Of Lavender and Red Lipstick Rain

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August 11, 2017

I was writing numbers for research on a piece of paper at work with computers all around me.  “Careful.  Careful, Steph,”  I kept reminding myself.  I printed careful numbers.  I checkmarked then cautiously proceeded through a list.  After a lifetime of years and only a few years of realization that I was being careful.  Cautious.  With the simplest parts of jobs, procedures and life, I was desperately cautious.

That’s when it hit me. 

“I think I could look stupid. There is no reason for this, Steph.  This task does not require it.  You are plodding, Steph.”  I was slow, methodical and extremely accurate.  I could have cried had I the time.  “I think this makes me look stupid.  This is stupid Steph.  Quit. Quit it. Quit this. Stop it. Quit.”

Go, Steph.  Go faster.  Go on.

Now sometimes it is the most trivial of tasks which are welcome cognitive warm-ups.  But in my case that is an excuse. The only reason I kept my brain cautious was out of fright.  I would like to say that I never knew that before today.  That may or may not be true.  Even if it is, the bigger truth is that never before today had I ever made myself feel safe enough to do something about that nauseating and unnecessary habit.  Not until I was writing numbers, feeling perfectly safe.

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The Courthouse.  “Fondness”.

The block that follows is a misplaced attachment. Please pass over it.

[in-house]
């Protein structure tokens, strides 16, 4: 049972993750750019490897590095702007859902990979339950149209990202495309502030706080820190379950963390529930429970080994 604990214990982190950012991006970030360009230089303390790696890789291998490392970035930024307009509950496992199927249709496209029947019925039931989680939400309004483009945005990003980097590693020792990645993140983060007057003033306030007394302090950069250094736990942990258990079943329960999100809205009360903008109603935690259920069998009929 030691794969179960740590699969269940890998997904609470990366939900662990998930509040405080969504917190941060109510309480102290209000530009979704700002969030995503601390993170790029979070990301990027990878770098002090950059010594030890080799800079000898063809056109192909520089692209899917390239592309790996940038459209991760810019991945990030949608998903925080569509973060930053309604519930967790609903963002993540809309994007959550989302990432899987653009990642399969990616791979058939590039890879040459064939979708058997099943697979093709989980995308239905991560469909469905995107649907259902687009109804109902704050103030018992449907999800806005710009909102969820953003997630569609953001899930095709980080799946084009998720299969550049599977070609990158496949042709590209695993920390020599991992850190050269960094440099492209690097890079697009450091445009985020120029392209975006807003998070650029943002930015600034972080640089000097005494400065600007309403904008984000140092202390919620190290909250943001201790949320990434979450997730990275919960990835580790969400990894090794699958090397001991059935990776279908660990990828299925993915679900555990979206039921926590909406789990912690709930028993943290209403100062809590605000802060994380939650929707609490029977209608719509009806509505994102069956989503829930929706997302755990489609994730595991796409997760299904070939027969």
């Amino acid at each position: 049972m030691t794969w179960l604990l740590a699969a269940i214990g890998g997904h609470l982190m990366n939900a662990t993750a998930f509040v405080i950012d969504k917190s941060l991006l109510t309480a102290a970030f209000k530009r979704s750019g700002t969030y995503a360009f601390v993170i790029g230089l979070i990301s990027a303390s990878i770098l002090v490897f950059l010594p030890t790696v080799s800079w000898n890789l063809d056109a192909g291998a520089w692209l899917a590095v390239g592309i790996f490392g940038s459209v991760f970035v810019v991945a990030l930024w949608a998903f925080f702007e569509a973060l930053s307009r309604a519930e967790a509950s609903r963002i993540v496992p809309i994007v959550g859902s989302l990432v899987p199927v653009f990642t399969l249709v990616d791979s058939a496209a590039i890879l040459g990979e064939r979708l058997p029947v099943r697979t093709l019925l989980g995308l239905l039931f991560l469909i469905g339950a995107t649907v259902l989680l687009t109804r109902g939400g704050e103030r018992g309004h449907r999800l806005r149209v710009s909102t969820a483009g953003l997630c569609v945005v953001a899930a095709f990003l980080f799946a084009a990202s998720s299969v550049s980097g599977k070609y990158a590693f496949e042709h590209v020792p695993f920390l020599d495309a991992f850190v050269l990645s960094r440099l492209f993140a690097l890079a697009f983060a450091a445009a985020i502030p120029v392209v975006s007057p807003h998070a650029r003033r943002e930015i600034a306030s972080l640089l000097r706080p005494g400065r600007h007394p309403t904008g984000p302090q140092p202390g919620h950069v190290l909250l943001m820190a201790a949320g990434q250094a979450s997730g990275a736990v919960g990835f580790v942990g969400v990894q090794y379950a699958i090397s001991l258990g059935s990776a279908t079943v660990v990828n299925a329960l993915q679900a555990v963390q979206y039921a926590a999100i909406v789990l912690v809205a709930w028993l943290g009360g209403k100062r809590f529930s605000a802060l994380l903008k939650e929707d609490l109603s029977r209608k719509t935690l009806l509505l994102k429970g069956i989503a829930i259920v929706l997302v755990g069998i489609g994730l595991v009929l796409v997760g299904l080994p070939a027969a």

About buildings.

In the past weeks my buildings and my lessons tangoed with each other in the most wicked and telling sort of dance.

 

I returned to court for the third time to resolve a tenancy issue in one of the buildings.  A person may be nice, beautiful, kind, smart and all those lovely gooey adjectives – it means nothing in a court room.  You might say I have been learning new lessons.  First an appreciation for law,  the detail of our legal system and the resultant strengths upheld by such a system.  I think every halfway intelligent person goes through a period of time when they imagine being a lawyer and those wonderful movie-moment speeches they would give – the summations and the stunning cross examinations they would unleash.

Guilty, your Honor.

The reality is much different.  And in all the court cases in the world this one, mine, is known, at least in the state of Wisconsin, as being one of the nitziest – nasty, detailed and not exceptionally high on meaningfulness or on legal desirability.  It is like the sewer of legal matters.

Ongoing. Dirty. Unglamorous.  And no way around it except through.  And I better learn it.

Esther, to me, was always the ballet madame.  She has taught me with the harshest, swiftest lessons.  Here we went again.  No way to go except through.  So I kept going.

Since the end of April this situation has overwhelmed my life.  I let it.  I did this to myself – allowing my life and my business to be compromised and to be dirtied a bit.  During the course of the steps along the way, I had to serve people with papers.  Turns out there are certain ways to do it – certain ways which are acceptable and legally meaningful.  Nice does not matter.  Besides the fact that a person can write the papers themselves – there is specific language which must be used and online resources.., but there are ways to serve papers.  Certified mail. What is the true definition of ‘certified’?  Certified means someone must sign for the mail upon receipt.  Registered mail means that the mail is ‘under lock and key’ the whole time in transit, in delivery.  And then there are the legal definitions of ‘posting notice.’  What does it mean to ‘post notice’?  A person may be able to post the paperwork.  The surest of ways is the hiring people to serve the papers – process servers and law enforcement.